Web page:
Rogue Nations and WMD: Hiroshima and Nagasaki Remembered

The Bush administration has finally laid out a formal strategy document on combating weapons of mass destruction. It has recently issued a reminder of its policy that warns any nation using weapons of mass destruction against the United States or its allies that it will face massive retaliation, perhaps with nuclear weapons. An official says the policy statement is part of President Bush’s effort to deal with threats from “rogue nations” and terrorists alike. By rehabilitating the term rogue to describe states Washington considers beyond the pale of the “civilized” political community, President Bush has brought the “Rogue Nations” phrase back into global fashion.

In March this year the British Defense Secretary had also declared in a similar fashion that Britain was ready to use nuclear weapons against any “rogue nation” that attacked Britain or its troops with weapons of mass destruction. The defense secretary’s comments as part of the committee’s inquiry into U.S. plans to build a defense system against a ballistic missile attack came as Prime Minister Tony Blair’s government prepared to face Parliament’s first emergency debate in nine years, to defend its decision to send troops to fight in Afghanistan.

The “National Strategy to Combat Weapons of Mass Destruction,” a six-page document released by the White House in December, is a joint report from National Security Adviser Condoleezza Rice and Homeland Security Director Tom Ridge. The strategy is comprised of three “pillars:” 1) counter proliferation, which includes deterrence with the threat of nuclear weapons; 2) nonproliferation, which encourages arms control and reduction; 3) and consequence management, which seeks to prepare the United States in the event of an attack using weapons of mass destruction. The Bush administration has decided that, to properly defend the nation against attacks by rogue nations, it was vital that the U.S. withdrew from a number of international agreements limiting its capacity to create and trade in armaments. Among these were:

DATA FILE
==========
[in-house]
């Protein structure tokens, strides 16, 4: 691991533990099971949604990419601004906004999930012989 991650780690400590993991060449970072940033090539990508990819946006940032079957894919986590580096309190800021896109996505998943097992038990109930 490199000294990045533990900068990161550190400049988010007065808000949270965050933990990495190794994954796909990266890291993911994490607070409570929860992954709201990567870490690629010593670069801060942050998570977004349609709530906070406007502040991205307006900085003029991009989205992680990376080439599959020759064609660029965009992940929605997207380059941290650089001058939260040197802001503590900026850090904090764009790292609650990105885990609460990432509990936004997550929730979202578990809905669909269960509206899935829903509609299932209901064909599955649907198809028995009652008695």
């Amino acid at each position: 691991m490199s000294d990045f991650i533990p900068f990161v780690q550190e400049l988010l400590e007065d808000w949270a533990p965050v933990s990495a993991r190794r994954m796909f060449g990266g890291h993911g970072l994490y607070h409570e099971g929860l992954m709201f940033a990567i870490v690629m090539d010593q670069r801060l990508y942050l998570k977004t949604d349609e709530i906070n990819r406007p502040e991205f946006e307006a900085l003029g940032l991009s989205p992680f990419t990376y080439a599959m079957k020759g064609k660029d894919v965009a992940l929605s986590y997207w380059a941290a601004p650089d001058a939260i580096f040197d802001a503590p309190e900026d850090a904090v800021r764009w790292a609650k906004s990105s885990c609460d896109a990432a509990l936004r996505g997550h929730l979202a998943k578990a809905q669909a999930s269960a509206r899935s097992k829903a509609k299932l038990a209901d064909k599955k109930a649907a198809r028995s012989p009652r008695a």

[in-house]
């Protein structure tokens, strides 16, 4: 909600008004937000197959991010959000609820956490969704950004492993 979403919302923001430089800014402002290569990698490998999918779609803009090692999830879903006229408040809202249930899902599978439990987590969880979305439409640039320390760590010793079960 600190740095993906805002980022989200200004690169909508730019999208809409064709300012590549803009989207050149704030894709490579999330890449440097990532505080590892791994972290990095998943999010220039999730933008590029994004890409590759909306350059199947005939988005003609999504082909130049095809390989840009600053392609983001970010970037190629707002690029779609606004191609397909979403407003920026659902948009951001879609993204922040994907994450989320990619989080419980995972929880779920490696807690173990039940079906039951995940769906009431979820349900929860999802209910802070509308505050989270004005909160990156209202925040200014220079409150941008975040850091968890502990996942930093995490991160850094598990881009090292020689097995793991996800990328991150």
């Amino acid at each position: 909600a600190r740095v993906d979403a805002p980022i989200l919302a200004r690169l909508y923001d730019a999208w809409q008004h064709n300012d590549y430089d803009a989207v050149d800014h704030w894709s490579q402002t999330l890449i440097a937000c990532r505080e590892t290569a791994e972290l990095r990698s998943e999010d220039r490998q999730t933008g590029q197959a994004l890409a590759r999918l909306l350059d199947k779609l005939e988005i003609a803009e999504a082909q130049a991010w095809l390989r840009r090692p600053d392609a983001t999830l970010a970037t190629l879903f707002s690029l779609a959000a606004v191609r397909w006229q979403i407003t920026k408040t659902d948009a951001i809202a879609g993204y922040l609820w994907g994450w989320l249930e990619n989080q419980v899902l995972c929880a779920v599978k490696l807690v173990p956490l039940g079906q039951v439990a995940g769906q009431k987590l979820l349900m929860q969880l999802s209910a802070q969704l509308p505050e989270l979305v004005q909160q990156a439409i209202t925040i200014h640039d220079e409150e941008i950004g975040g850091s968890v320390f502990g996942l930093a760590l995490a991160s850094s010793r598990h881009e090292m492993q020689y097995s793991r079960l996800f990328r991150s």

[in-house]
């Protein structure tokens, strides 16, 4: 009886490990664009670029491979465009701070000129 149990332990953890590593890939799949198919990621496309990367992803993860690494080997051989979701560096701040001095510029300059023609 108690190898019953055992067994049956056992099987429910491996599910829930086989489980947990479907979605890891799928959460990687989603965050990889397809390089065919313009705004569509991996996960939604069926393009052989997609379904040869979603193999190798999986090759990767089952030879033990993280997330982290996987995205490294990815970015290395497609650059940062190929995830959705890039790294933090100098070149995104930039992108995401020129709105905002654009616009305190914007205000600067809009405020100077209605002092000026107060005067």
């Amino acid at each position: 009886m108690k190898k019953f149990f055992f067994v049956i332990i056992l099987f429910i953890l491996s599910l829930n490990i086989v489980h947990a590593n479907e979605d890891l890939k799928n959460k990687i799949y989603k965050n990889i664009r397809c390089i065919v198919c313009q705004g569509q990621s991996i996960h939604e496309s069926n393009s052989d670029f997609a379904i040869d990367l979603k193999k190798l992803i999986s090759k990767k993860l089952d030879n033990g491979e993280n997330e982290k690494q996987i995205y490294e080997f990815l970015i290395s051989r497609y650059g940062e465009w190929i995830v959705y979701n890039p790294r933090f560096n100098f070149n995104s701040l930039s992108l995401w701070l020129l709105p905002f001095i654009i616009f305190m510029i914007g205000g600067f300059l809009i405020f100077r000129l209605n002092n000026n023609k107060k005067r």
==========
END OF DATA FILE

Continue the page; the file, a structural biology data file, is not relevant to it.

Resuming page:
• U.S.-Russia Anti-Ballistic Missile Treaty: Bans national missile defense systems and restrains most systems for weaponizing space.
  • START: Russian and American nuclear weapons. Mr. Bush has indicated he favors reduction in nuclear warheads, but shows a preference for voluntary unilateral rather than legally binding agreed cuts.
  • Comprehensive Test Ban Treaty: Bans all types of nuclear explosions in any environment. It needs the ratification of the U.S. and 43 other named states. So far, 161 states have signed it, including the U.S., and 79 signatory have ratified it. Of the named states necessary for the treaty to come into force, 31 have ratified, but not the United States.
  • Biological and Toxic Weapons Convention: Bans development, production, stockpiling, acquisition, transfer, or retention of all biological weapons and mandates their destruction. The U.S. has announced it is not prepared to continue negotiations to create a compliance and inspection regime.